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Categories: Movie Reviews

David O. Russel’s latest film is erratic and almost farcical, but it works thanks to a stellar lead performance from Jennifer Lawrence.


Director David O’Russel always presents us with outlandish characters and circumstances. Joy, which could possibly be his most unusual film yet, is no exception. The film is a half-fictionalised biopic of Joy Mangano, a woman who made her humble millions from her own invention, the Miracle Mop. It’s an unusual plot, but with it O’Russell has reinvented the domestic drama with cinematic pleasures and quality performances. 

Joy is a single mother of two with a rather unorthodox living situation. When her father Rudy (Robert De Niro) has been kicked out by his girlfriend, he comes to live in the basement along with Joy’s own ex-husband and would-be singer Tony (Édgar Ramírez). Joy’s mother (Virginia Madsen) spends her time in bed watching tacky soap operas, whilst Joy spends all of her time doing housework, being a mum and making a living.


This description might make Joy sound like a bit of a domestic superhero, but eventually it all becomes too much for her and she decides to take a new direction. Joy has been inventing things her whole life, and when she comes up with the Miracle Mop she knows it will drastically change her life for the better. Enter big time cable television executive Neil Walker (Bradley Cooper), who helps guide Joy to her success by helping her sell the mop on his network QVC.  Joy is a rags-to-riches fairy tale story, and in it Jennifer Lawrence shines with self-empowerment and determination.

The eccentric family drama is David O’Russell’s speciality, and though his latest revolves very much around Jennifer Lawrence’s character, the unconventional dynamics of her family play a huge part, not only in the story but also in its style and multiple tonal layers. It’s a plot like no other, a family drama about the making of the Miracle Mop, but whilst that may seem a rather dull concept, O’Russell has managed to create an emotional drama with brilliant comic timing.


The characters may be erratic, as they usually are in O’Russell’s films, but the selfishness and honesty of these personalities gives them something real that we can get behind. One particularly satisfying and uplifting scene, combining excellent performance with constant camera movement, is when Joy is demonstrating how the Miracle Mop works live on television. In trying to act for the camera, she freezes, but when she tries to just be herself, we soon see the sales numbers rise as the telephones constantly ring. You can’t help but feel anxious, and then relieved, something which can happen quite often in O’Russell’s work.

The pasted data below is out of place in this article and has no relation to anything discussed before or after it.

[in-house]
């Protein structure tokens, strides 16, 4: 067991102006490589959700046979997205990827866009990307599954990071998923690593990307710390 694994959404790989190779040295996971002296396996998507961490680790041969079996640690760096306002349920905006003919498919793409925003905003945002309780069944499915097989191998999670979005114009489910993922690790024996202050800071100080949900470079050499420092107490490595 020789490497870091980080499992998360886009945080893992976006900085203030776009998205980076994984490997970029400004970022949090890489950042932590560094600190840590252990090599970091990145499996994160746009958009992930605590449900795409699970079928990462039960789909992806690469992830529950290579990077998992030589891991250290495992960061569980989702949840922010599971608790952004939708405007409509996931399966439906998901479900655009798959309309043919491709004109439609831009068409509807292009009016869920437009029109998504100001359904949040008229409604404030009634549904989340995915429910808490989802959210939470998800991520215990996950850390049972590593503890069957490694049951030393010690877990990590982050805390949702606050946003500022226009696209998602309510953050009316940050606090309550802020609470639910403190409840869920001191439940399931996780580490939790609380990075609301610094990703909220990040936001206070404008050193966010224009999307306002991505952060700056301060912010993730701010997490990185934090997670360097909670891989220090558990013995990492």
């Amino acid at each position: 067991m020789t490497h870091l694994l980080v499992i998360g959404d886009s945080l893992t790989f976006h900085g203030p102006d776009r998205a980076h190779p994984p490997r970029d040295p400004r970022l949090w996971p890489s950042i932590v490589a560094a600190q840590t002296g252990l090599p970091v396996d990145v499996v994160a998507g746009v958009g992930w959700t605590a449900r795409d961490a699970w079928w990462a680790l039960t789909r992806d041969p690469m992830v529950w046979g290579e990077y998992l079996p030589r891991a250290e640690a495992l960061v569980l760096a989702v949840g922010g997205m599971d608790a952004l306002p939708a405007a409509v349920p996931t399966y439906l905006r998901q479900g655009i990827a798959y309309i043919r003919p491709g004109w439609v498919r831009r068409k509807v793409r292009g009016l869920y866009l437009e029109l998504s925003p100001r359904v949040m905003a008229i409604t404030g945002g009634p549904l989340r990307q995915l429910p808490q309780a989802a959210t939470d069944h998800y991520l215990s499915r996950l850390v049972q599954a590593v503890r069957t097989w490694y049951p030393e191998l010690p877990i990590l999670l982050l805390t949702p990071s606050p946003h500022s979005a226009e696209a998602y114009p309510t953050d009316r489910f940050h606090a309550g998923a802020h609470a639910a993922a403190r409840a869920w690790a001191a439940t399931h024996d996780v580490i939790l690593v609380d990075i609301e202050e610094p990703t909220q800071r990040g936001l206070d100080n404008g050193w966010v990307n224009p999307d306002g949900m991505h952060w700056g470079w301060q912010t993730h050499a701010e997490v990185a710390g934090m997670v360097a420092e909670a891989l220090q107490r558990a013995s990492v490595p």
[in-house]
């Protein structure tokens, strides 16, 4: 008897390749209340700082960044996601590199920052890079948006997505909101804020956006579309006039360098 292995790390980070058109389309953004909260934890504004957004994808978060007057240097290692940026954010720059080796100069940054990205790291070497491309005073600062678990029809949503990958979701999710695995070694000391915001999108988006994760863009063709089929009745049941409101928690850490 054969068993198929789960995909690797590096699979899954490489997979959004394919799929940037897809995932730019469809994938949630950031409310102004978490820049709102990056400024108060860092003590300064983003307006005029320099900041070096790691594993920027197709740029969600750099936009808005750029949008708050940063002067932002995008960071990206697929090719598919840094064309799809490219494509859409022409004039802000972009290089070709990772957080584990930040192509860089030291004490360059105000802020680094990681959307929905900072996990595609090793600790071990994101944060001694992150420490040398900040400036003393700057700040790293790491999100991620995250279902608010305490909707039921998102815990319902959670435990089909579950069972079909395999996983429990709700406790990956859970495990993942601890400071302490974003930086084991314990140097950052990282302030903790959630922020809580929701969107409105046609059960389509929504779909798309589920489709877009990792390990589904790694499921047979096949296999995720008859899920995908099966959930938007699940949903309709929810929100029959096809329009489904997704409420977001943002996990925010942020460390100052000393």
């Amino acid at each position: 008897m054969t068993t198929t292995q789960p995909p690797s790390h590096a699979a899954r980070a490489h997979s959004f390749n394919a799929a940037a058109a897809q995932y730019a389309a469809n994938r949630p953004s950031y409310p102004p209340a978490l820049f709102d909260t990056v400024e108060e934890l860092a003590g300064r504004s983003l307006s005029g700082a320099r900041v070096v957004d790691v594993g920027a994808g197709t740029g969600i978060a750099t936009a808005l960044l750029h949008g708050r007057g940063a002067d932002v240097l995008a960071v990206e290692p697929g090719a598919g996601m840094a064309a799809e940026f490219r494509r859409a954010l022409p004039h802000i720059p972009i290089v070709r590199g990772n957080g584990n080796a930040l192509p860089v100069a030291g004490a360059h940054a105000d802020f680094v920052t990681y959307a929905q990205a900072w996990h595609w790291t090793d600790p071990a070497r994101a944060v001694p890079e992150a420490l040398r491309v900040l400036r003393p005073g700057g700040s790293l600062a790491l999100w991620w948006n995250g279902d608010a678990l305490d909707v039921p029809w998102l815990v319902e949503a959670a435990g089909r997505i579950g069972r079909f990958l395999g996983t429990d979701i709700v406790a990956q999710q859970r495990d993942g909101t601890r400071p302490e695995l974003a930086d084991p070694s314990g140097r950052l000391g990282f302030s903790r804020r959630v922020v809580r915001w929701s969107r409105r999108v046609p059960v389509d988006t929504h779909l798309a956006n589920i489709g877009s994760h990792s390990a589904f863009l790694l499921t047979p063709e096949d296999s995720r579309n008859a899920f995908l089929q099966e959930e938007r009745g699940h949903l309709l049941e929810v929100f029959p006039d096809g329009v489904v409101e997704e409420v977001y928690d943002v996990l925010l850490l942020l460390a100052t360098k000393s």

Joy has a stellar cast, with many of O’Russell’s favourites returning. He seems to have a great relationship with Lawrence, De Niro and Cooper, and they all give brilliant performances, ones that are both dramatic and comical. This is a very rare thing, so no wonder this collaboration has made a comeback. Jennifer Lawrence is resilient throughout her performance, holding together a plot which would most likely flop without her. We can emotionally engage with Joy, and invest in her ideas and motivations. O’Russell has built a dysfunctional, almost farcical narrative, but with Lawrence in the spotlight it all comes together. Let us hope their alliance stays strong, as there really isn’t that much doubt that we’ll see more from these collaborators soon. 

Joy is out now in cinemas. 

As a film fanatic, I love to write/talk about them as well as making short form films. I aspire to host my own screening events and one day make a feature film.

Posted on Jan 21, 2016

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